The Voltages are:
+12V isolated supply provided from the 25Watt  DC-DC switched mode converter module. Power to the TNC.
+8V at apx 800mA for the GaAs FET PA.  (Switched mode)
+ 8V linear. For the Oscillator and modulator
+ 5V linear. For the logic / control PCB
- 5V -1.4V  -1.2V for biasing the GaAs FETs

Also provided on the board is a safety interlock for protecting the GaAs FETs against lack of bias voltage and an interface for switching power to the PA and the TNC.

S Band exciter / PA and sensor board                 S-Band SMPSU with control and logic board / 38k4 TNC

The completed 6 PCBs fitted into their enclosure. The wiring was subsequently changed for space qualified materials and glued in place prior to thermal vacuum and vibration testing.

 Testing circularity of an S Band Patch               

Visiting the SSETI Express cleanroom in Nov 04

Lower left) Sam Jewell G4DDK uses a log periodic to measure circularity of an S band patch antenna on the engineering model.
Lower right)  Discussing RF. - David G0MRF, Marie (ESEO project manager) Sam G4DDK and Neil (Express project manager)

The S Band unit has an integral telemetry generator (see above) The values for S band power amplifier temperature, output power and UHF RSSI are encoded as a short burst of DTMF tones once every few minutes Each channel has a resolution of 256bits. A windows telemetry decoding programme is available. This uses a PC soundcard to read the tones and to display real values of Power in Watts, Temperature in degrees C and RF power input to the UHF receiver in dBm.
The decoding software, written by Howard, can be downloaded from:

http://www.g6lvb.com/Articles/SSETI Express DTMF Telemetry/index.htm

Power System:
The satellite will be powered by an array of solar cells. The cells are arranged into strings of 15 which generates a voltage compatible with the 28V used throughout the satellite. In total there are 150 solar cells fitted to the X and Y faces of the satellite.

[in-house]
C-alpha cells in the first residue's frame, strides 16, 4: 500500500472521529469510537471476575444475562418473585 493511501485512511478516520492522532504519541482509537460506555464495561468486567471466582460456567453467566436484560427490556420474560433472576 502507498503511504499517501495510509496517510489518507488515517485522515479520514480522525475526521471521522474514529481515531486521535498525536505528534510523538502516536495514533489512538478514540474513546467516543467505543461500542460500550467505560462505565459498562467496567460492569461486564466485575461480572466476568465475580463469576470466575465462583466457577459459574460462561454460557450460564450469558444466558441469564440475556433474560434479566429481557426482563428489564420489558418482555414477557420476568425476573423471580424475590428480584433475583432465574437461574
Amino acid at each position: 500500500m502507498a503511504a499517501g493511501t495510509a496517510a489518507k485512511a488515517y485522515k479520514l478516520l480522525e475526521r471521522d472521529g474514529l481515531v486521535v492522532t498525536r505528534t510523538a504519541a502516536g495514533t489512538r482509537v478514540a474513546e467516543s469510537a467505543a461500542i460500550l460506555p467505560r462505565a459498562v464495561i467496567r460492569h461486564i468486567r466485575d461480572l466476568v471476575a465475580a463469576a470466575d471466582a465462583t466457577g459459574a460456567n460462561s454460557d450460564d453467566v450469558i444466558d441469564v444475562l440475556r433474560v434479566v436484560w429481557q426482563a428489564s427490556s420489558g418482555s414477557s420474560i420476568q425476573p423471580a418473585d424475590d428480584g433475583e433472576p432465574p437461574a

The batteries on-board SSETI EXpress are 6 series connected Lithium Ion cells. Each cell is charged at 4.2V and has a maximum capacity of 6.8AH

Groundstations  (Pictures courtesy of the SSETI Web site)

With any polar orbiting LEO satellite, the visibility per orbit increases the further towards the poles you are. The pictures below show a remote groundstation located at an ESA facility within the Arctic circle. With such a northerly location the groundstation will be able to receive data on most orbits.



ESA Svalsat groundstation at 78 degrees north.      SSETI Express and NCube radome and cabin

Satellite integration.

With the many different modules completed and tested they all have to be integrated into the structure of the satellite. This process can be viewed in near real time by looking at the SSETI Express Cleanroom web cam. (lower right)
The picture to the lower left shows a member of the SSETI team working on the solar panels. Also visible in the photo is the UHF antenna on the upper surface and one of the three S Band patch antennas to the lower right.

 

     

 

STATEMENT

"The SSETI Express mission is an educational mission that shall deploy CUBESAT pico-satellites developed by universities, take pictures of Earth, act as a test-bed and technology demonstration for hardware of the complementary project: the European Student Earth Orbiter, and function as an radio transponder for the rest of it’s mission duration"

 

OBJECTIVES

To accomplish SSETI Express’s mission statement, the following objectives have been developed:

1. To demonstrate the successful implementation of this pan-European Educational initiative and therefore encourage, motivate and challenge students to improve their education and literacy in the field of space research and exploration,

2. To carry as passengers, and subsequently deploy, up to three educational CUBESAT pico-satellites,


Three cubesats will be deployed by SSETI Express :

XI-V from Japan, University of Tokyo
UWE-1 from Germany, University of Würzburg
Ncube-2 from Norway, Andoya Rocket Range
They will be deployed from a T-Pod developed by UTIAS Space Flight Laboratory, Toronto